Here's one of California's worst ever contributions to the congress (and considering our history, that's saying something) telling his constituents that you can't possibly raise taxes in an economic downturn:
Now, it's fair to say this if you subscribe to Keynesian economics. It's usually considered contractionary to raise taxes in a downturn. On the other hand, if you are simply proposing to tax a bunch of rich people at the high end who are sitting on huge piles of cash so that you can use it to stimulate the economy, then probably not so much. (And you could also say that using this same money that's just sitting around anyway to pay down the deficit is no harm no foul on the current economy. It doesn't make a lot of sense, but nothing much makes sense right now). But no matter how you slice it, if you subscribe to the belief that you can never raise taxes during a recession because it will be contractionary, you can't also say that government spending in a downturn is counterproductive. Both of those ideas are operating on the same principle. But then, conservatives like Dan Lundgren don't believe in raising taxes no matter what the circumstances and are using this latest justification in the most hypocritical way possible. That's just how they roll.
Update: Speaking of tax cuts, Dave Weigel has an entertaining piece on why Democrats are so keen to extend the payroll tax over GOP objections. (Hint: it's so they can use the word "hypocrite" over and over again even though it should be clear by now that the GOP has retired the concept and nobody gives a damn.)
But I think this quote by Nancy Altman really nails it:
"It's completely hapless negotiating!" says Nancy Altman, the co-director of the defend-the-New-Deal-at-all-costs group Social Security Works. "You're taking something the other side wants and then begging them to take it. I'd expect that Republicans would eventually take it, but in exchange for some other concession. What a perfect position to be in, when you're begging me and offering me more if only I'll vote for something I want already."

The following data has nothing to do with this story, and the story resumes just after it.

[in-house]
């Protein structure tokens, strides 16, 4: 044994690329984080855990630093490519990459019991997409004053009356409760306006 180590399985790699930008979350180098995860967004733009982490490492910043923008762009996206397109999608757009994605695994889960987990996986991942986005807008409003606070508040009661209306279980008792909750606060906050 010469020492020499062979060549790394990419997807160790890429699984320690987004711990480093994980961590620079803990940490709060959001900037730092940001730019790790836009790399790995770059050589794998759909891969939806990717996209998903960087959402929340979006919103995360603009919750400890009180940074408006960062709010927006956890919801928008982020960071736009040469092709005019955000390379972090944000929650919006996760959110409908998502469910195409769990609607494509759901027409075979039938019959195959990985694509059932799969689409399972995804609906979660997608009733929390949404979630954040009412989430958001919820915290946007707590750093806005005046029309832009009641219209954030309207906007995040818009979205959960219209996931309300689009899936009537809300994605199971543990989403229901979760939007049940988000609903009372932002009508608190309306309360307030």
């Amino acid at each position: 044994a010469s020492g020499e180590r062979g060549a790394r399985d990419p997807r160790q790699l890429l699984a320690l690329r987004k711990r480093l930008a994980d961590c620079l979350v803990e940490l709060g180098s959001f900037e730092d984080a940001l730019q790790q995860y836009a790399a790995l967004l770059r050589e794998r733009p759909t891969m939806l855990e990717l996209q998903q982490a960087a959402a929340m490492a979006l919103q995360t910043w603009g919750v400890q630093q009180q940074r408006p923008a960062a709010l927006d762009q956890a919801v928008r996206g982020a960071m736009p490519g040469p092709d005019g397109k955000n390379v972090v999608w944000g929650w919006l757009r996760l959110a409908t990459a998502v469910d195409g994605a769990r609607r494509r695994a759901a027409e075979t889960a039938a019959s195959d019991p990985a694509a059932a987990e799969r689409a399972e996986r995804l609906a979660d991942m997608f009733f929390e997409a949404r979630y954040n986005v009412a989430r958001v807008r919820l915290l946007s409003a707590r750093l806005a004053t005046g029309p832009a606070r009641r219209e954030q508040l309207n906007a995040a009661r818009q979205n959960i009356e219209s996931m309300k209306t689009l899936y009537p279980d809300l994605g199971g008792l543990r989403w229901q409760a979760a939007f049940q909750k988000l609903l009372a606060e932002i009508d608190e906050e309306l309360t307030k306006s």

Oy vey. As Weigel points out, there's a much better plan out there, one that used to be considered a totally mainstream Democratic position, that has been completely abandoned by everyone but Bernie Sanders.
As he says:
It's not really a fringe idea. Sanders's proposal is actually more popular than the one the Democratic establishment has tattooed on its forehead. Last week a Reuters poll asked voters to assess a few different stimulus proposals. Forty-six percent of them liked "raising taxes on wealthy individuals." Only 20 percent liked "extending the payroll tax cut." That's what happens when Democrats get Norquist on the brain: They become obsessed with making Republicans uncomfortable instead of with something that voters like. Or with something that's easier to campaign on. Or with something that works.
Of course, if we could the projected deficit off the brain for five minutes, we could do some serious stimulus to get everyone working again and see what the numbers are once that's accomplished. First things should be first, but ... whatever.